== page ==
Bar Donosti's selection of tostas

Bar Donosti’s selection of tostas

Just a few doors down on the same side of the street is Bar Donosti. This bar is known for its ‘tostas’ which are small pieces of toast. The best one is topped with a thick round of queso de cabra (goat’s cheese), mermelada de melocotón (peach jam), and nueces (walnuts). You can also choose from a mermelada de manzana (apple jam) or tomato topping over the goat’s cheese. Another of their specialities is the boletus con jamón, it’s another tosta but topped with jamón serrano (Spanish ham) and boletus, a type of mushroom. All their tostas are heated up before being served, it gets sticky but totally worth it!

Note: There are also gluten free options!

Address: Calle Laurel, 13

#3: Soriano

soriano mapa 620

Pinchos de champiñón y vino tinto

Pinchos de champiñón y vino tinto

Keep heading down Calle del Laurel and take a right onto Travesía del Laurel, appropriately named, the crossing of Laurel. A few bars down on the right you’ll see a crowd of people outside a small bar called Soriano. This spot is probably the  most popular and so it’s always packed. Don’t be shy, head on in and try to make eye contact with one of the bar tenders. Their speciality, and the only food you can order here, is a pincho de champiñón (mushroom). It’s a tapa that consists of three mushrooms stacked on top of a piece of baguette and topped with a small shrimp. Pro tip: Be careful, it’s super hot! The trick to eating it (after waiting till it cools down a bit) is to push the toothpick down through the stacked mushrooms, one at a time, pulling the toothpick out through the bottom as you go. Order your tapa and wine and stand out by one of the bar’s barriles.

Address: Travesía del Laurel, 2

#4: Blanco y Negro

Blanco y negro mapa 620

Bar Blanco y Negro, queso de cabra, jamon y mermalada de frambuesa cropped 300

Queso de cabra, jamón, y mermelada de frambuesa

Backtrack a bit and head to Blanco y Negro. Initially skipped this gem to mix it up before revisiting the culinary delight that is goat’s cheese. Blanco y Negro is on Travesía del Laurel but just at the end of Calle del Laurel. This place has many tapas to choose from but their best one is the queso de cabra, con jamón y mermelada de frambuesa. This is a chunk of baguette spread with goat’s cheese and topped with jamón serrano, Spanish ham, and raspberry jam. It’s absolutely delicious and goes perfectly with a glass of Rioja.

Address: Travesía del Laurel, 1

#5: Tío Agus

tio agus en mapa 620

Pincho moruno

Pincho moruno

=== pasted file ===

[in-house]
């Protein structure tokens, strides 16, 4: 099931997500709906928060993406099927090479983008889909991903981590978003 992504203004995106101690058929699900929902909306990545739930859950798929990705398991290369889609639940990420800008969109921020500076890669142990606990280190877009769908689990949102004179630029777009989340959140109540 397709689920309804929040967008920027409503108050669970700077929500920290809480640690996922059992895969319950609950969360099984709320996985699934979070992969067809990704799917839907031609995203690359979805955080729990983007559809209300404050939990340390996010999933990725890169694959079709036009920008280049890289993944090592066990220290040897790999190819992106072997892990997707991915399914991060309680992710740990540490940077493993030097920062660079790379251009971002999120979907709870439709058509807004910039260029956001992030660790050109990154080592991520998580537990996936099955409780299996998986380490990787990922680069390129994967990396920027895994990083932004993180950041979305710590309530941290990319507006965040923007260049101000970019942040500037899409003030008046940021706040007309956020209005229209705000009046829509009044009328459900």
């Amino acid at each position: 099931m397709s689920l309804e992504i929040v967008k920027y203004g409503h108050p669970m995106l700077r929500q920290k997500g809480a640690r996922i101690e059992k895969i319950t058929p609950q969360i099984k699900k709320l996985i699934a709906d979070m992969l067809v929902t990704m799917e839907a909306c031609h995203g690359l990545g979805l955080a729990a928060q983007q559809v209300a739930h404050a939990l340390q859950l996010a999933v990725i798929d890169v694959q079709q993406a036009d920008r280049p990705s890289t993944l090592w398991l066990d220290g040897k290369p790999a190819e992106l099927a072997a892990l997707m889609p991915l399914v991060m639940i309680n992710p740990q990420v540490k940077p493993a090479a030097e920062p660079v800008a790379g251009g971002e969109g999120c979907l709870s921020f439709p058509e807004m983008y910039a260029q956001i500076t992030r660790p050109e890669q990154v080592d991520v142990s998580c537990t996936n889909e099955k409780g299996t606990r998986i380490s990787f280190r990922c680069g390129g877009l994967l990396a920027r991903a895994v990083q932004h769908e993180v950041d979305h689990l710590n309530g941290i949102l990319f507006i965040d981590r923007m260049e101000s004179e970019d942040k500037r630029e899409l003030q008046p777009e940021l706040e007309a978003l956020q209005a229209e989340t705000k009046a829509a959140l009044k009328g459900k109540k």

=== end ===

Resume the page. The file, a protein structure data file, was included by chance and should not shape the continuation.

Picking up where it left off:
Head back toward Bar Soriano and continue along Travesía del Laurel until you get to Tío Agus on the right hand side of the street. Tío Agus’ speciality is the pincho moruno, it’s marinated and grilled pork, either in a bun with a special green sauce or on a brochette. The green sauce is some sort of pesto and it’s delicious! The prices are also unbeatable, pinchos go for €1.50. Pro tip: The brochette is served with a slice of baguette on the end, it’s useful for pulling the pieces of meat along the stick! Also, this place seems to have two names, Tío Agus and Bar Lorenzo, no idea why!

Address: Travesía del Laurel, 4

#6: La Casita

bar la casita en mapa 620

Sorbete de limón

Sorbete de limón

Next stop isn’t for food but for drink. Let yourself digest and take a break from the Rioja wine at Bar La Casita. The bartenders here make a killer sorbete de limón, a lemony slush-esq drink made with cava, a Spanish sparkling wine similar to champagne. You can either get a small glass or go for a pitcher if you’re with friends. If you’re still hungry their tapas involve some delicious looking jamón serrano.

Address: Travesía del Laurel, 13

#7: El mexicano

el mexicano en mapa 620

El Mexicano

El Mexicano

Once you think you’ve had enough food head on over to El Mexicano. As the name suggests, it’s a Mexican style bar, complete with walls adorned with skeletons, a ton of different types of tequila, and they do a tasty margarita. If you’re feeling especially adventurous go for Mezcal tequila, the brand that has a worm soaking it up inside the bottle. El Mexicano doesn’t only do drinks, take a look at their menu of tacos, they’re delicious, especially when topped with one of the three spicy sauces they keep on the bar. Pro tip: Careful, be sure to ask the bartender which is which of the sauces. Also, although wine and beer is consumed at all hours, it isn’t really customary in Spain to drink hard alcohol until after midnight.

Address: Calle San Agustín, 4

#8: Los Rotos

los rotos en mapa 620

Huevos rotos con chistorra

Huevos rotos con chistorra

This next spot is a good option for a late night snack or even to nurse that hangover the next day. Los Rotos, literally translated to ‘the brokens,’ specialises in huevos rotos, or ‘broken eggs,’ essentially scrambled eggs with some other delicious ingredients mixed in. At Los Rotos you can choose from chistorra, which is similar to chorizo; gulas, baby eels; bacalao, cod fish; setas, mushrooms; morcilla, blood sausage; roquefort; pimientos, peppers; or pechugas de pollo al ajo, garlic chicken breast. The best one is chistorra and the special thing about the huevos rotos at Los Rotos is that they’re served in a bread bun.

Address: Calle San Agustín, 8

Here is a map of the entire route!

If you’ve got more time and a hankering to try out some more tapas then definitely check out the official website for a list of all the bars and their specialities.

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Hi, I'm Hannah, a London-based copywriter and blogger. I am a Canadian ex-pat whose interests range from food and travel, to ultimate frisbee, and sailing. As an avid traveller, food enthusiast, and sports-person I seek to write cutting-edge articles about athletes and sporting events, as well as travel destinations, tips, and culinary havens. If you like my writing and want to get in touch about freelance work or other job opportunities, don't hesitate to contact me!